Out of all the food packaging solutions available, most people think that glass is pretty green and eco-friendly. However, that’s not entirely true. Let’s look at the production, consumption and recycling of the glass products we use daily.
The raw material we use to create glass is primarily silica which is found in sand. Silica is a finite resource, and just like most raw materials today, it is becoming increasingly scarce. Once all the material is gathered, it still needs to be heated up to a melting point, which requires an enormous amount of energy. Indeed, to melt, sand needs to reach 1700ºC (3090ºF)… That’s extremely hot. In most cases, this energy comes from burning fossil fuels, leading to greenhouse gas emissions. Eventually, the ovens used to melt glass tend to run 24/7 since starting them up takes up a lot of time and resources.
Almost all stores and supermarkets have some glass packaging, whether in bottles or jars. When consuming any product, it is essential to understand where this product comes from and how it ended up in that specific store. Glass is heavy. It is much heavier than aluminum or plastic. A 500ml bottle that is made from plastic or aluminum weighs around 10g, but if it is made of glass, the bottle weighs 400g. When transporting hundreds of glass bottles, the difference in weight is quite significant. If the product is heavier, it requires more fuel and energy to be sent to its final destination.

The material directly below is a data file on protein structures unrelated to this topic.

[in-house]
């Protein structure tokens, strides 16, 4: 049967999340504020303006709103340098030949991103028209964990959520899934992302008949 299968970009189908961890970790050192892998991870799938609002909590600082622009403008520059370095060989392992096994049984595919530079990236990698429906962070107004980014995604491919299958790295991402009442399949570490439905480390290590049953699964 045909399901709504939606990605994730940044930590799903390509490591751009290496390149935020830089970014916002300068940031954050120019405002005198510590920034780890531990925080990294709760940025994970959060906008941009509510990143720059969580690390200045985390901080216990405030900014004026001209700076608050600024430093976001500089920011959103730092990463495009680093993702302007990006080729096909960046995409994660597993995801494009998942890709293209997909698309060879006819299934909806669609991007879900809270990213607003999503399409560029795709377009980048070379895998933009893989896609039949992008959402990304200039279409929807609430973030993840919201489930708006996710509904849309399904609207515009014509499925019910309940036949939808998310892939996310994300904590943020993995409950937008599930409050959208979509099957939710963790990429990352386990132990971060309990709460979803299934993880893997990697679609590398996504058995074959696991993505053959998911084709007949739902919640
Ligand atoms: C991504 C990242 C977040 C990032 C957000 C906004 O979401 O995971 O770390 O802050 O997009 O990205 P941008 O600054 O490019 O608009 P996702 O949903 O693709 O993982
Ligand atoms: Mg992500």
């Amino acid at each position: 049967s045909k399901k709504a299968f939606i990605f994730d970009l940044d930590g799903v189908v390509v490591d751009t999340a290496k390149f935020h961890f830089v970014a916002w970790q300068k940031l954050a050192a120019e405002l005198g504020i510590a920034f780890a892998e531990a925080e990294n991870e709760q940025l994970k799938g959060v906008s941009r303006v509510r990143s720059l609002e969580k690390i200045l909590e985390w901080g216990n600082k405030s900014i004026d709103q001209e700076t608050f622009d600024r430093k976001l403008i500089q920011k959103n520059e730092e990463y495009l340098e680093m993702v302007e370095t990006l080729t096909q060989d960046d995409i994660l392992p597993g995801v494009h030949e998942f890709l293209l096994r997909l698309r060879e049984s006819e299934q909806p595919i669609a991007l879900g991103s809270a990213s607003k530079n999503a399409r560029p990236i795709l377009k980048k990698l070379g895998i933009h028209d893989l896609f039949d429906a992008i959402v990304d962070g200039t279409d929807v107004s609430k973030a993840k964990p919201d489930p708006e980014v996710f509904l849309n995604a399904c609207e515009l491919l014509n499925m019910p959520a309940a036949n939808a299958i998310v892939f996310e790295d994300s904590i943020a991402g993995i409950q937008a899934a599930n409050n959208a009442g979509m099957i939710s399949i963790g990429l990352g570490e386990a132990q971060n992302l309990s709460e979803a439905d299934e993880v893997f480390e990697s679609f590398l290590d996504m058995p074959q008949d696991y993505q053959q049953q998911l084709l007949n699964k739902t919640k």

Glass can be reused, recycled, or tossed in the environment or landfill. If not recycled, glass takes about 1 million years to decompose. It means that all the glass ever created, dating back centuries, still exists today. However, the benefit of glass over plastic, for example, is that it is infinitely recyclable. It is also important to note that non-virgin Glass (Glass that is partially created from recycled glass) takes up around 30% less energy than virgin glass! That is a significant decrease in terms of energy use.
Glass is an excellent alternative to plastic and other materials in terms of recyclability, but it is a fragile and heavy way to package products such as food. There is a reason why the food industry switched to plastic so quickly! Using light and resistant plastic bottles and jars is more cost-efficient than glass ones. Glass is not the solution to plastic pollution. Still, knowing its benefits and drawbacks is essential the next time you buy packaged food at the store! Once more, the best eco-friendly solution is to reuse instead of buying again and again!